This year, the staff of Washington Elementary is looking for a way to improve the reading success of all its students. To do so, the teachers attend a summer institute on reading instruction. They learn that high-quality reading instruction comprises both core reading programs and research-validated instructional practices. They share this information with their principal, who in turn appoints a team to review their current reading program. The team finds that the existing program does indeed address the grade-appropriate core reading components.
Phonics and Word Study
National Reading Panel, 2000; Texas Essential Knowledge and Skills (TEKS)
The kindergarten and first-grade representatives, Mrs. Doris and Ms. Chandler, now begin to look for research-validated instructional practices to supplement the core reading program for their grade levels. Such practices should accommodate the individual learning needs of Washington Elementary’s diverse student body. This includes low-, average-, and high-performing students, as well as students with disabilities and English learners. In addition, the strategy should be engaging enough to hold the interest of kindergarteners and first graders. But what reading strategy could possibly fit this bill?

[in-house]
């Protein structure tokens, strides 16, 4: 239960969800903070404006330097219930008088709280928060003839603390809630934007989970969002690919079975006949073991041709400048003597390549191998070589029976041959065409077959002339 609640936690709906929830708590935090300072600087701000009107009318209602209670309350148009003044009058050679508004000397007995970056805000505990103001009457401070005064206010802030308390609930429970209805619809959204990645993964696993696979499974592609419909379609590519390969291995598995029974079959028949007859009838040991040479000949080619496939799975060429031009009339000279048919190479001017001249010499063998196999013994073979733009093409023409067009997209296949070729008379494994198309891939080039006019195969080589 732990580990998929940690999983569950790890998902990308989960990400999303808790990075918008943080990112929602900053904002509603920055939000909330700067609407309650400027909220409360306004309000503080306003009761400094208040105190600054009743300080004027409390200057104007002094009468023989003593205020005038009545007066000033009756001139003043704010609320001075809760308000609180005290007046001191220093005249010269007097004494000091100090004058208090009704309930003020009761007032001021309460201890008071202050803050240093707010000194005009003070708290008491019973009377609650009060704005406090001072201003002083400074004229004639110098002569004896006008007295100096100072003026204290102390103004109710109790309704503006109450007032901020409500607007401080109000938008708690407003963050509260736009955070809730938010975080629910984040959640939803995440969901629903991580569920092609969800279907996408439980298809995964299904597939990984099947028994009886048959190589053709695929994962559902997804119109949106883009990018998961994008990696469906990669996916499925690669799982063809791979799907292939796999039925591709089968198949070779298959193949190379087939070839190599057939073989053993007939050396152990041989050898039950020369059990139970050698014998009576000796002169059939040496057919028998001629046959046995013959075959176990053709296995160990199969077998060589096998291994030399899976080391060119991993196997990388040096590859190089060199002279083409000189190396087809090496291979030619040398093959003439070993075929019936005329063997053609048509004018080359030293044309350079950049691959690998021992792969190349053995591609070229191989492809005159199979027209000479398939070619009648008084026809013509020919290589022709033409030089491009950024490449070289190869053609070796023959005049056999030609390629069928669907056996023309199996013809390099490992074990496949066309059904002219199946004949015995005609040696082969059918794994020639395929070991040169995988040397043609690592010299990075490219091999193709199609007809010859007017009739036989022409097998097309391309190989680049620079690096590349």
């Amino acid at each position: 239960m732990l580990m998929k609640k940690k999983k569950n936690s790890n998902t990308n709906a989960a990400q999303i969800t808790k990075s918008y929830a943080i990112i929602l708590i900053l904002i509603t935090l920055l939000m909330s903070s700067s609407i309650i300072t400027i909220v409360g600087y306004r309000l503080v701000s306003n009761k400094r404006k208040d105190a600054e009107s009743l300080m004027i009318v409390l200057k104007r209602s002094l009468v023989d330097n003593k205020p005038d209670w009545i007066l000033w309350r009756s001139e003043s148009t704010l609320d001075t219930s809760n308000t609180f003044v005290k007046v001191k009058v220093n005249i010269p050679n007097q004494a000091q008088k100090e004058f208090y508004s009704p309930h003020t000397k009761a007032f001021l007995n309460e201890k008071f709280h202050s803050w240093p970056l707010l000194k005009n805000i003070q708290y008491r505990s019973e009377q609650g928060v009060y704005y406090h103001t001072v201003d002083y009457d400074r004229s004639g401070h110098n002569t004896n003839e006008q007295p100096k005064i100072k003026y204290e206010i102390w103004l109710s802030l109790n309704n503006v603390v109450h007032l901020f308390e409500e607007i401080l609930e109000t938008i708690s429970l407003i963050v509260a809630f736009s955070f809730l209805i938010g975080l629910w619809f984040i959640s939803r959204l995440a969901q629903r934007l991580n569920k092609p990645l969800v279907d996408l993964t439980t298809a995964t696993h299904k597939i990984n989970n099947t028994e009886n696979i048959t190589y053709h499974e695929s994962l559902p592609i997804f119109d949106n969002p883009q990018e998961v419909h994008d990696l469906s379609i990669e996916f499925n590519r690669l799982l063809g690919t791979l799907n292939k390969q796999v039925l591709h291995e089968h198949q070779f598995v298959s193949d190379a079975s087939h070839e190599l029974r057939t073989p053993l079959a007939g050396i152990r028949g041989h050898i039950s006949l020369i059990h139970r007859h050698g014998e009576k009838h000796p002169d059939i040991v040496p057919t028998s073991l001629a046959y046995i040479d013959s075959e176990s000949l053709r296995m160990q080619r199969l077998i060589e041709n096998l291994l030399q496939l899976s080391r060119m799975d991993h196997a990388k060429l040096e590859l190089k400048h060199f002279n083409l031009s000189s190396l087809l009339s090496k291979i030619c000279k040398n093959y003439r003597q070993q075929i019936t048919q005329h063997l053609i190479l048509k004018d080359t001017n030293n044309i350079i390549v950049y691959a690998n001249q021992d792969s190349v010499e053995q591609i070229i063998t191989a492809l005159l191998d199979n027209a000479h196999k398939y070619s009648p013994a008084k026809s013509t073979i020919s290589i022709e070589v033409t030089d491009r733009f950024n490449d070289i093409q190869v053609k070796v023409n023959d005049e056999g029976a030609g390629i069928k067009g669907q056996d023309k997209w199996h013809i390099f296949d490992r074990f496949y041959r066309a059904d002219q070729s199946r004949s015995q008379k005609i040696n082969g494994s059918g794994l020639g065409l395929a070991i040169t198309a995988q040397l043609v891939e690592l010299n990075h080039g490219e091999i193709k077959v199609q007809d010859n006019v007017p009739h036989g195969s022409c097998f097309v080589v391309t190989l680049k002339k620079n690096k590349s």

Here is your Challenge:
What characteristics might Mrs. Doris and Ms. Chandler look for in a reading approach?
What types of activities can Mrs. Doris and Ms. Chandler use to increase their students’ reading skills?
How can Mrs. Doris and Ms. Chandler implement these activities?